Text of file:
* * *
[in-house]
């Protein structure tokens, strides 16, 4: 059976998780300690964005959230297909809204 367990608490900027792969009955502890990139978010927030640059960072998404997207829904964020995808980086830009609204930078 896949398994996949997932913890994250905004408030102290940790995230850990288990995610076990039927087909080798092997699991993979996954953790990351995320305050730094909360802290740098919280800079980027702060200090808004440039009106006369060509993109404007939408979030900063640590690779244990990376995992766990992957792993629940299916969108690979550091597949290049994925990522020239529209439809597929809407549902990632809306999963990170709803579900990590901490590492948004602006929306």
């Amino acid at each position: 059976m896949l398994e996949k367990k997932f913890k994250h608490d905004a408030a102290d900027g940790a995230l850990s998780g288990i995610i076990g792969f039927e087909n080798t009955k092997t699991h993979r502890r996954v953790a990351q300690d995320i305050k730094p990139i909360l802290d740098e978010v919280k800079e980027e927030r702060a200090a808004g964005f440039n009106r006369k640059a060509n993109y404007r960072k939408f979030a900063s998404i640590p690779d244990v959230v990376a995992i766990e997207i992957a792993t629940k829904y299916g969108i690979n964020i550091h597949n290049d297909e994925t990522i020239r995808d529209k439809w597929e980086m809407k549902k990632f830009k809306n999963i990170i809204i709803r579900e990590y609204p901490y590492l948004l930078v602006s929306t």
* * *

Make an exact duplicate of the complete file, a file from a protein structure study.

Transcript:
[in-house]
């Protein structure tokens, strides 16, 4: 059976998780300690964005959230297909809204 367990608490900027792969009955502890990139978010927030640059960072998404997207829904964020995808980086830009609204930078 896949398994996949997932913890994250905004408030102290940790995230850990288990995610076990039927087909080798092997699991993979996954953790990351995320305050730094909360802290740098919280800079980027702060200090808004440039009106006369060509993109404007939408979030900063640590690779244990990376995992766990992957792993629940299916969108690979550091597949290049994925990522020239529209439809597929809407549902990632809306999963990170709803579900990590901490590492948004602006929306």
């Amino acid at each position: 059976m896949l398994e996949k367990k997932f913890k994250h608490d905004a408030a102290d900027g940790a995230l850990s998780g288990i995610i076990g792969f039927e087909n080798t009955k092997t699991h993979r502890r996954v953790a990351q300690d995320i305050k730094p990139i909360l802290d740098e978010v919280k800079e980027e927030r702060a200090a808004g964005f440039n009106r006369k640059a060509n993109y404007r960072k939408f979030a900063s998404i640590p690779d244990v959230v990376a995992i766990e997207i992957a792993t629940k829904y299916g969108i690979n964020i550091h597949n290049d297909e994925t990522i020239r995808d529209k439809w597929e980086m809407k549902k990632f830009k809306n999963i990170i809204i709803r579900e990590y609204p901490y590492l948004l930078v602006s929306t």